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The astronomical zodiac contains a bunch of constellations along the ecliptic.

Some sources say there are 13 constellations in the astronomical zodiac. Other sources claim there are 12.

According to NASA (source):

If we count all the traditional constellations, there are 13 in the zodiac, not 12. So here are the dates (give or take one day each year) when the Sun is between Earth and each of these 13 constellations.)

There seems to be some confusion out there between zodiac constellations (in astronomy) and zodiac signs (in astrology). From the research I've done so far (including the quote above), it seems as though one of them (Ophiuchus) is a "recent addition", possibly due to the Earth's precession since ancient times (source).

What (officially?) are the constellations of the astronomical zodiac? Why do some sources list 12 and others list 13?

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  • $\begingroup$ Not that I really care about the signs of the Zodiac. :-) $\endgroup$ – jvriesem Oct 3 '15 at 22:51
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    $\begingroup$ I'm voting to close this question as off-topic because it is primarily about the the astrological concept of "the zodiac" $\endgroup$ – James K Oct 4 '15 at 19:39
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    $\begingroup$ @JamesKilfiger: The Zodiac is an astronomical term used in modern astronomy, which is why I believe it to be on-topic. My question primarily asks how many constellations are in the astronomical--rather than the astrological--Zodiac (and why). $\endgroup$ – jvriesem Oct 4 '15 at 20:26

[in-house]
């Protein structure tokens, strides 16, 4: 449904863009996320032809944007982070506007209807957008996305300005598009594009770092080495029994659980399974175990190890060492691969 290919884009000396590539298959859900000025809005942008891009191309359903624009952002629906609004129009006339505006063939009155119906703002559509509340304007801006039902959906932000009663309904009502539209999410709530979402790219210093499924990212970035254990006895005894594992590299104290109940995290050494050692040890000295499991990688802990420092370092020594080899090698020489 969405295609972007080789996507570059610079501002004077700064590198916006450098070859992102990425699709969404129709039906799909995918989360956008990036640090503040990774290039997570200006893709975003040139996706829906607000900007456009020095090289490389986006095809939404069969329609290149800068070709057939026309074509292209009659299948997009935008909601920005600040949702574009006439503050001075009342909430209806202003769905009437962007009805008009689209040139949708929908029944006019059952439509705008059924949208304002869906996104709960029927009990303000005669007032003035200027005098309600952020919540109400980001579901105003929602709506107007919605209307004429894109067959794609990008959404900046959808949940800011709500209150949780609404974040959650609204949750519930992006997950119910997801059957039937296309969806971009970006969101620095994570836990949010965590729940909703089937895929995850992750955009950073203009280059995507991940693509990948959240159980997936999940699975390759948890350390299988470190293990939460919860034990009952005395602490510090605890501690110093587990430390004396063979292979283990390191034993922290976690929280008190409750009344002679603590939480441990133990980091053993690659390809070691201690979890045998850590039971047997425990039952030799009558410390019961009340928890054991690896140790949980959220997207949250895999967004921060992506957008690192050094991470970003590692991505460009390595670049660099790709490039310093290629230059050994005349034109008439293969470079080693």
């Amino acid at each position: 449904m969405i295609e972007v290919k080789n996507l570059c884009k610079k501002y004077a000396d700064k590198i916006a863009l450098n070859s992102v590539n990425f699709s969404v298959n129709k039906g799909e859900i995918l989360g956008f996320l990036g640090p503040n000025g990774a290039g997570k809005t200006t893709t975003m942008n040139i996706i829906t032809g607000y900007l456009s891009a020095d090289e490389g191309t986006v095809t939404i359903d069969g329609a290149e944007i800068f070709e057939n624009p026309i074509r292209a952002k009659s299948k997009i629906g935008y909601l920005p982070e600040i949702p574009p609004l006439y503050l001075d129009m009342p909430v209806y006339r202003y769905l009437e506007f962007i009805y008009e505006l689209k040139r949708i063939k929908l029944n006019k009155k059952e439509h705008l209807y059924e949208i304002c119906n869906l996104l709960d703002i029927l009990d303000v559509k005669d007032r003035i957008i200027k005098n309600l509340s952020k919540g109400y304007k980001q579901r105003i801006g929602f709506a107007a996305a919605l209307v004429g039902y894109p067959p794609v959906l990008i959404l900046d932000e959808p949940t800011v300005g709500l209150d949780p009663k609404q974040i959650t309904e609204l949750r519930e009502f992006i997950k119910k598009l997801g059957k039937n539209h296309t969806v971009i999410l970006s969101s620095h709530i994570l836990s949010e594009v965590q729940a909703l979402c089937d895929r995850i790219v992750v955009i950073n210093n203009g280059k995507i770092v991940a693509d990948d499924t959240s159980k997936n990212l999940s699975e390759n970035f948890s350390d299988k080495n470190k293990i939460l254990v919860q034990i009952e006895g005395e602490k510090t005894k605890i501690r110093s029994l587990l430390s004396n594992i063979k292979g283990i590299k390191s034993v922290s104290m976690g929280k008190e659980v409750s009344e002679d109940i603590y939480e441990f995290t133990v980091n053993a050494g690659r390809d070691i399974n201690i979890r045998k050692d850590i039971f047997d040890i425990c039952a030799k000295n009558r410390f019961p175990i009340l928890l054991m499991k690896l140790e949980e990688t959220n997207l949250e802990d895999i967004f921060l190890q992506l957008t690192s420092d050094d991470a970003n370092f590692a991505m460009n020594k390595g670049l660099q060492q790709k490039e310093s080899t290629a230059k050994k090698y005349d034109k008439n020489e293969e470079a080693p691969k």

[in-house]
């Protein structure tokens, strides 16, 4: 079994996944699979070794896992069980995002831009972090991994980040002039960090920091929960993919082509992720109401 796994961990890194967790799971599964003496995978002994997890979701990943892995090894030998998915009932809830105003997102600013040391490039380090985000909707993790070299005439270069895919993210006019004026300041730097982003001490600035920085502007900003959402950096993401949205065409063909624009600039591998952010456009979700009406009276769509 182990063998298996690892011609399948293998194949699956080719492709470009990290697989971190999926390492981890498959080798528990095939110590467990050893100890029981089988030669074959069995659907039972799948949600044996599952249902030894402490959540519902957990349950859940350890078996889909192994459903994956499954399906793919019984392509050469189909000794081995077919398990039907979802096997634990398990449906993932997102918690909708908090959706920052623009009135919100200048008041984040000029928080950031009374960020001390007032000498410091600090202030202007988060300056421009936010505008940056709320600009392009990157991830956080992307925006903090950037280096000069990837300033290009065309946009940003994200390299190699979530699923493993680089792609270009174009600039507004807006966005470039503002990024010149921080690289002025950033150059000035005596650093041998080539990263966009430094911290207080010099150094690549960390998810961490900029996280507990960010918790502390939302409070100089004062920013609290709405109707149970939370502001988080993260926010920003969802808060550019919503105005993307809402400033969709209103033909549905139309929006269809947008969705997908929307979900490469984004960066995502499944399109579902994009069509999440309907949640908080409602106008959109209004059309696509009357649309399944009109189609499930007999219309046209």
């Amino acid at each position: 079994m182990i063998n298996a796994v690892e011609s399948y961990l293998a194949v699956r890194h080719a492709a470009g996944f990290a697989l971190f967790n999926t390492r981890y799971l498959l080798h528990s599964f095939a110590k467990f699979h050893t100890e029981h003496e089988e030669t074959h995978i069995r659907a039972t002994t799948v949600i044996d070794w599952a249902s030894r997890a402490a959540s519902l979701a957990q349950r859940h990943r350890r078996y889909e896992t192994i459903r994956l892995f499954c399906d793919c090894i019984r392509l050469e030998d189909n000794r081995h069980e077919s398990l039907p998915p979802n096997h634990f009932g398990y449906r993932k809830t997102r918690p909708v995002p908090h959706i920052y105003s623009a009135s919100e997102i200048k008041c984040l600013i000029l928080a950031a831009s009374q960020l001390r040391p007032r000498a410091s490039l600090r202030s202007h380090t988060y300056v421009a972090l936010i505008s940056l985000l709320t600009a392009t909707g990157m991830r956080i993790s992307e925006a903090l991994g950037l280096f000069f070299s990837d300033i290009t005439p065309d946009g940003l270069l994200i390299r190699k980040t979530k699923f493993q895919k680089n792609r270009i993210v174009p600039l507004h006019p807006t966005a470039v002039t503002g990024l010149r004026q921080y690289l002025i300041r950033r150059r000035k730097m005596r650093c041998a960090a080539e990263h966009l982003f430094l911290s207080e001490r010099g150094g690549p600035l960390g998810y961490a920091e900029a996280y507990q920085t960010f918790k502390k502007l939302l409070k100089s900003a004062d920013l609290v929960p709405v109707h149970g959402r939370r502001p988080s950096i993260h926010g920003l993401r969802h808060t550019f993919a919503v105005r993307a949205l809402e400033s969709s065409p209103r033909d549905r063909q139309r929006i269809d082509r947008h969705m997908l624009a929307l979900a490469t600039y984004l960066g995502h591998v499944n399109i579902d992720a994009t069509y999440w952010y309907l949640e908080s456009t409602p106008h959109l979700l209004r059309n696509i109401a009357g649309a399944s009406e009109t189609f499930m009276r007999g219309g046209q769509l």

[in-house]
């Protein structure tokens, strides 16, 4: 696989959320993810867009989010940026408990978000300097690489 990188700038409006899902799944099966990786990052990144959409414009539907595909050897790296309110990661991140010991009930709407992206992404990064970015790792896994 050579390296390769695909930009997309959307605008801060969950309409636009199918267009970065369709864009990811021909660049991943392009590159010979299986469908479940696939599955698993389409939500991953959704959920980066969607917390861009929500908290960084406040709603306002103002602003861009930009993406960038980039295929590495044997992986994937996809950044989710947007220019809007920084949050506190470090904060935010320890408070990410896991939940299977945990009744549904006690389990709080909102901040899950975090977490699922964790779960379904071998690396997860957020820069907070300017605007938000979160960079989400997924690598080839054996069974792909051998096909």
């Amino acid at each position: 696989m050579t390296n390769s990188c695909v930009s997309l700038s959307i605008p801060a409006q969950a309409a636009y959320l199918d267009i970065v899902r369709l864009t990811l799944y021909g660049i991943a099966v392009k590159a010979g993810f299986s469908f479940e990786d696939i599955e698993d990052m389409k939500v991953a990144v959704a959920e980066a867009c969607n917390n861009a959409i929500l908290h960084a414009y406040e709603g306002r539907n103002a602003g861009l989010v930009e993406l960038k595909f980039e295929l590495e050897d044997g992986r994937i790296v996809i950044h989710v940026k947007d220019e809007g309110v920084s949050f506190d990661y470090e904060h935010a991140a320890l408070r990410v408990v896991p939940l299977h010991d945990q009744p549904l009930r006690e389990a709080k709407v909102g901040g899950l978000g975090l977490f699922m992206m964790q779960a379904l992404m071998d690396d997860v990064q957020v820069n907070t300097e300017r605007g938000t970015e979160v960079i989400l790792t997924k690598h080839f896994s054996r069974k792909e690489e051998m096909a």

• $\begingroup$ If nobody did astrology then there would be no astronomy. However, "the zodiac" is not used in astronomy. Constellations are used as a convenient way of naming regions of the sky. But there is absolutely no astronomical significance to whether there are 12 or 13 constellations crossed by the path of the sun in the course of a year. The zodiac is a purely astrological concept. vote to close. $\endgroup$ – James K Oct 4 '15 at 20:31
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    $\begingroup$ @JamesKilfiger: Just because the ancients decided to attach metaphysical significance to the sky via astrology doesn't mean that astrology had to happen before astronomy. (But that's a side discussion.) Of course there is no astronomical "consequence" to the zodiac; that doesn't stop it from being taught in astronomy classes. It's an astronomical term borrowed from astrology. $\endgroup$ – jvriesem Oct 4 '15 at 20:37
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There are thirteen modern constellations in the Zodiac. In modern astronomy, a constellation is a specific area of the celestial sphere as defined by the International Astronomical Union. In total, there are 88 constellations.

Astronomy and Astrology are not the same thing. Astronomy is a science while Astrology is not. As such, I'll restrict myself to the historical and modern constellations of the Zodiac.

According to Encylopedia Brittanica

Zodiac (is) a belt around the heavens extending 9° on either side of the ecliptic, the plane of the earth’s orbit and of the sun’s apparent annual path.